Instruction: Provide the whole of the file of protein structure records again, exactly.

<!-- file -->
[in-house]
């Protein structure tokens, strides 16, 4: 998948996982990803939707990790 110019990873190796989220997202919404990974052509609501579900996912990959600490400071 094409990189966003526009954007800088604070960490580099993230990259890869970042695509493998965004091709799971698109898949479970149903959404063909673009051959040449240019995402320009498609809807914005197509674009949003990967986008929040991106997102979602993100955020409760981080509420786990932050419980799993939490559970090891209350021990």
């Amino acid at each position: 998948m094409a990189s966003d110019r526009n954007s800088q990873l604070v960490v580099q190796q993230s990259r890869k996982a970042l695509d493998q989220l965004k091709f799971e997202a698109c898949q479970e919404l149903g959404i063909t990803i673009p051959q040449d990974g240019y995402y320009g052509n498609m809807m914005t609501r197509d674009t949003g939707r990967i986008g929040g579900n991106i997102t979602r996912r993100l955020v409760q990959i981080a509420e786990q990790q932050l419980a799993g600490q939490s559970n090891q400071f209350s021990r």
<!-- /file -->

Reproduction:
[in-house]
């Protein structure tokens, strides 16, 4: 998948996982990803939707990790 110019990873190796989220997202919404990974052509609501579900996912990959600490400071 094409990189966003526009954007800088604070960490580099993230990259890869970042695509493998965004091709799971698109898949479970149903959404063909673009051959040449240019995402320009498609809807914005197509674009949003990967986008929040991106997102979602993100955020409760981080509420786990932050419980799993939490559970090891209350021990």
């Amino acid at each position: 998948m094409a990189s966003d110019r526009n954007s800088q990873l604070v960490v580099q190796q993230s990259r890869k996982a970042l695509d493998q989220l965004k091709f799971e997202a698109c898949q479970e919404l149903g959404i063909t990803i673009p051959q040449d990974g240019y995402y320009g052509n498609m809807m914005t609501r197509d674009t949003g939707r990967i986008g929040g579900n991106i997102t979602r996912r993100l955020v409760q990959i981080a509420e786990q990790q932050l419980a799993g600490q939490s559970n090891q400071f209350s021990r």